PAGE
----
Built as a fortress against the Ottoman Empire in the 17th century, it now contains the relics of its founder, Sveti Vasilje, who was canonized following his death in 1671. Two inner cave churches with frescoes, some of which were painted directly on the rock walls, are part of the monastery.
Perast, a little town northwest of Kotor that shares the same beautiful fjord-like bay, is known for its stone-crafted homes and old churches. Our Lady of the Rocks and St. George, two of the city's most beautiful chapels, are located on small islets.
Back on land, the Church of St. Nikola is worth a visit for the lovely views of the town and bay that a hike up to the belfry provides. While this bay-front city lacks a beach, the stone jetties at the water's edge are popular spots for sunbathing and resting.
7. Durmitor National Park
The densely forested Durmitor National Park, which is centered around the mountain settlement of abljak, is a haven for nature lovers and outdoor enthusiasts. The park, which is located in the Dinaric Alps, has the high-altitude peaks of the Durmitor Massif, 18 glacial lakes, and the Tara River, which contains the world's second-deepest gorge.
In the winter, skiing and snowboarding are the most popular activities, while in the summer, whitewater rafting, camping, and hiking are popular. There are 163 bird species in the park, as well as mammals ranging from wild boars to brown bears and the largest variety of butterflies in Europe.
Budva, at the heart of Montenegro's coastline, has a charming Old Town, a plethora of beaches, and a number of significant cultural institutions, including the childhood house of Serbian writer and politician Stefan Mitrov Ljubia.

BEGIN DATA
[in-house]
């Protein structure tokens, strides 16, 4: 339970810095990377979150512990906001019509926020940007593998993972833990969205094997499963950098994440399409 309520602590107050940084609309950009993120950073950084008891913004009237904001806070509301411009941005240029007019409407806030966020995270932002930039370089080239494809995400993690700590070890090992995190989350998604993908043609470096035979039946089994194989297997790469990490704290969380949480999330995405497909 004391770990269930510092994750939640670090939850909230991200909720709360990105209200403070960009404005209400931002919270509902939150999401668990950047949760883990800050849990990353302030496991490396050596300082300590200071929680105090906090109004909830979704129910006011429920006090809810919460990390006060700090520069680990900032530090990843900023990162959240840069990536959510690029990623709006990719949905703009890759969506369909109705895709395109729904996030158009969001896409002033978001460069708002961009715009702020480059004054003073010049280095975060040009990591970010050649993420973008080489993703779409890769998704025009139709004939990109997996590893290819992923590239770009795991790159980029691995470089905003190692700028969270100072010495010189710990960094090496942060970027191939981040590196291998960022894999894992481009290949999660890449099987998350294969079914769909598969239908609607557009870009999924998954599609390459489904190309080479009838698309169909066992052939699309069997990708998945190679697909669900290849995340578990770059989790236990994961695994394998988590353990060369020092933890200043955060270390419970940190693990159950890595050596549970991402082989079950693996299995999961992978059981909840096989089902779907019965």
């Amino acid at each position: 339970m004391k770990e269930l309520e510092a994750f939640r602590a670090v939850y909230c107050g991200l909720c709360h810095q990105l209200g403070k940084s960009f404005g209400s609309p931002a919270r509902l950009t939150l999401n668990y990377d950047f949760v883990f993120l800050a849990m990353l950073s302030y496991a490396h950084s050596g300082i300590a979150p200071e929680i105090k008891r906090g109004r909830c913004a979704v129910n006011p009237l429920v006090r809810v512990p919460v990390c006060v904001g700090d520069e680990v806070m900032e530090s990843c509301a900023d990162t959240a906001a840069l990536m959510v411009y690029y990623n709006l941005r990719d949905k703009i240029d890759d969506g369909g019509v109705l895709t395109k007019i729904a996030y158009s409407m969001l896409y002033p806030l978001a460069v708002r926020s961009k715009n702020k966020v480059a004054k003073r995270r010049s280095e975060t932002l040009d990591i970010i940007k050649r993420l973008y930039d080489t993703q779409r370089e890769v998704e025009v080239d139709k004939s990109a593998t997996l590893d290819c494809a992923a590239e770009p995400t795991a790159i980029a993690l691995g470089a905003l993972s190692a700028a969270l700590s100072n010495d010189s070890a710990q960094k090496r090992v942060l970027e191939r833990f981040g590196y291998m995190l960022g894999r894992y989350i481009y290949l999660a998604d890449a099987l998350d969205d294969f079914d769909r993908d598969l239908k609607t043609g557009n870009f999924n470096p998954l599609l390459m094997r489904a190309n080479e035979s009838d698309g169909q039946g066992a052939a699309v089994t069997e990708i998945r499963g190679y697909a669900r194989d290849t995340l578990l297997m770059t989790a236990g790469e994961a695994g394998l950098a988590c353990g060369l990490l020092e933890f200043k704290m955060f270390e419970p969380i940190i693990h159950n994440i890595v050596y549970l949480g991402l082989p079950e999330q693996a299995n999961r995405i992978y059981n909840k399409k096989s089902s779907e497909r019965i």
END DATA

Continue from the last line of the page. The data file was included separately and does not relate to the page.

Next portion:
Budva, on the other hand, is the most popular tourist destination in Montenegro because of its active nightlife. After a night out at one of the city's many pubs, clubs, and restaurants, visitors may relax at one of the region's 35 beaches. Those searching for a more laid-back experience on the Budva Riviera might head to nearby Beii, which has a wonderful sandy beach and a laid-back atmosphere.
The walled town of Kotor lies snuggled into the steep hillsides surrounding the deep canals of the Bay of Kotor and is considered one of the best-preserved medieval settlements on the Adriatic coast. While the architecture of Kotor reflects the different dynasties that ruled the area, it is most known for its Venetian-style Old Town, which is dominated by the 12th-century Cathedral of Saint Tryphon.
The carved stone altar in the cathedral is a magnificent example of Kotor's Middle Ages stonemasonry talents. Hardy hikers who climb up the upper town walls to Kotor's mountaintop stronghold will be rewarded with stunning views of the city and deep-water bay.
10. Lovcen National Park and Njegos Mausoleum
The beautiful Lovcen National Park is only 40 minutes from Cetinje, and the pièce de résistance is the 1750m majestic Mount Lovcen. In addition to the pure air, most visitors come to Lovcen to see the Njegos Mausoleum. The tomb of Montenegro's greatest hero, Petar II Petrovic Njeos, is located on Mount Jezierski, the park's second-highest peak. The mausoleum was carved out of the mountain and covered in marble. You'll have to walk the last 500 or so steps, but it'll be well worth it. On a clear day, you can see nearly the entire country, which is breathtaking. "Am I in paradise or am I on the moon?" remarked George Bernard Shaw.